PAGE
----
In March of this year the Inter-American Court of Human Rights (IACHR) began hearings to investigate the political disqualification of many opposition leaders looking to participate in Venezuelan elections. Among those testifying was Leopoldo Lopez, one of Venezuela’s most prominent opposition leaders who was recently banned due to corruption charges. In a court hearing, Lopez spoke out against political disqualification stating that bans threaten the future of democracy in the Venezuela.
The IACHR responded accordingly. In early September the court ruled to put an end to all political disqualifications. Lopez, in a press conference following the ruling stated, “This is a ruling with a hemispheric impact, with an influence in similar cases in Colombia, Ecuador, Mexico, Peru and Costa Rica (…) But above all, this a strong binding decision for the Venezuelan State under the agreements signed and endorsed in our Constitution pursuant to Articles 23 and 31 (…) This is a decision that democrats will respect and comply with determination and courage, in order to preserve the rights millions of Venezuelans have to choose freely.”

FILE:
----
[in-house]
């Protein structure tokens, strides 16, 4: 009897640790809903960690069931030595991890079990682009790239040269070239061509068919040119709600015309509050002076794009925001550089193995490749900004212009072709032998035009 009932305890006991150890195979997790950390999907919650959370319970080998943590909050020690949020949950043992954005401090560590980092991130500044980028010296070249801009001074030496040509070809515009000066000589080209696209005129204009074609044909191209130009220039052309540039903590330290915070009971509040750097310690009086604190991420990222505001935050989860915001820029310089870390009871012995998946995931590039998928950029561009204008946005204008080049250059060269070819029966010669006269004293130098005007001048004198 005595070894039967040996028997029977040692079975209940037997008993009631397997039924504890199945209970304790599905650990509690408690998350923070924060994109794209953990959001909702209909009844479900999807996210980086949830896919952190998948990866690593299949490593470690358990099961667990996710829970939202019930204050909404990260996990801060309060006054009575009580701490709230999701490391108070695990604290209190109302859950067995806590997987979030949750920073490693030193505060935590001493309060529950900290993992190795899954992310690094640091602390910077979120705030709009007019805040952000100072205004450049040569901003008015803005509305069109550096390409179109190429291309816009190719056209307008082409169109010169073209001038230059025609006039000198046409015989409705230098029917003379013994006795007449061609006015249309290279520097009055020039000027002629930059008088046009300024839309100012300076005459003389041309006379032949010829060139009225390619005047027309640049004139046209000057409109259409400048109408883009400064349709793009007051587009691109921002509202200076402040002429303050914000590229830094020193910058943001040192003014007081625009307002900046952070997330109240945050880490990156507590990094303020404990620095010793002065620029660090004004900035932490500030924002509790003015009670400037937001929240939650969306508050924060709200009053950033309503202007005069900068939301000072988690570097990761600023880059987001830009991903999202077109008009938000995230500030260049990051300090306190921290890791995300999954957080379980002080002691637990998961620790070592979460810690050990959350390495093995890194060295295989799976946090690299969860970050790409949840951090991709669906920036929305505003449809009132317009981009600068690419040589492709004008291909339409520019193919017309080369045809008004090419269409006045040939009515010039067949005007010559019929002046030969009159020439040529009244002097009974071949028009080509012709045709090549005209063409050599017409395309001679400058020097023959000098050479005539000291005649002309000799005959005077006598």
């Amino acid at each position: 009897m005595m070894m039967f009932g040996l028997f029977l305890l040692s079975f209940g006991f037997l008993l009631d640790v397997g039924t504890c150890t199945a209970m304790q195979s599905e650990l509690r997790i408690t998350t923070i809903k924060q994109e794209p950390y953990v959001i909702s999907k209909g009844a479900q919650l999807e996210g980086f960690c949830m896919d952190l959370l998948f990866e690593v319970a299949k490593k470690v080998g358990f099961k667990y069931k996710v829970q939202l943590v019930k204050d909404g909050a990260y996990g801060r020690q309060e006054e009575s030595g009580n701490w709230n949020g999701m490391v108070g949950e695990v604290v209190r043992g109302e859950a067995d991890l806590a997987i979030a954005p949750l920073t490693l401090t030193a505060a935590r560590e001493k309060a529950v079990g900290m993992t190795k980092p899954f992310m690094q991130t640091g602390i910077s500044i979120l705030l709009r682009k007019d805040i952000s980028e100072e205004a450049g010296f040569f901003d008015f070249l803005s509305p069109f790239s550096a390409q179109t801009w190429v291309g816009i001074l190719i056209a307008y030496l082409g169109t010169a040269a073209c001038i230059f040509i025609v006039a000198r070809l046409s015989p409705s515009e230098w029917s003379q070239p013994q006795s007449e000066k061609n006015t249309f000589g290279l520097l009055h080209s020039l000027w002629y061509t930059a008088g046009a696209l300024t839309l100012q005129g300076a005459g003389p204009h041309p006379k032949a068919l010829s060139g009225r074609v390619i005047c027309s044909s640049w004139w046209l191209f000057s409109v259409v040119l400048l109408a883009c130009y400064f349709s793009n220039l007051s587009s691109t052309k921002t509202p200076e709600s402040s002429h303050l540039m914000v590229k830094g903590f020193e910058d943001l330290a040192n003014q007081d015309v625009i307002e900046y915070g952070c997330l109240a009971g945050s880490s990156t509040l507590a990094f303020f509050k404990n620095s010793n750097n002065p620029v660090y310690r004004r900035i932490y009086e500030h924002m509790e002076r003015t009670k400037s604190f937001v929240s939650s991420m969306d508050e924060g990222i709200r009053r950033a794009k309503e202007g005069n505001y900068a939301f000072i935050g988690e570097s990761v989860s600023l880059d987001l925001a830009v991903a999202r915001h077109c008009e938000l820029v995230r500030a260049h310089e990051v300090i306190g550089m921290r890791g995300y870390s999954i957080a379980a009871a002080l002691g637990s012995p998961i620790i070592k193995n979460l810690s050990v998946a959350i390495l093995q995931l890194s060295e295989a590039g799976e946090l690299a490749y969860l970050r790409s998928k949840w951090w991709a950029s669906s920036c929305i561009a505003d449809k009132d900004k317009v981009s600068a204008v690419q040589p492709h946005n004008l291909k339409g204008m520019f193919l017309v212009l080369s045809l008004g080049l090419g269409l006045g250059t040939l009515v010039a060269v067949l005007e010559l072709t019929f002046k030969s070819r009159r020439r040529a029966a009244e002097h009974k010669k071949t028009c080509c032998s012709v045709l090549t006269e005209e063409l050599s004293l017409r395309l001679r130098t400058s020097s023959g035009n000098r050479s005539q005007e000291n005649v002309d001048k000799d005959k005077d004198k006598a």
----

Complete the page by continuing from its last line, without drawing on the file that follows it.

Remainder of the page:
The Venezuela electoral authority (CNE) recently settled on the date for elections, October 7th 2012 (2 month earlier than normal) leaving opposition leaders less time to campaign.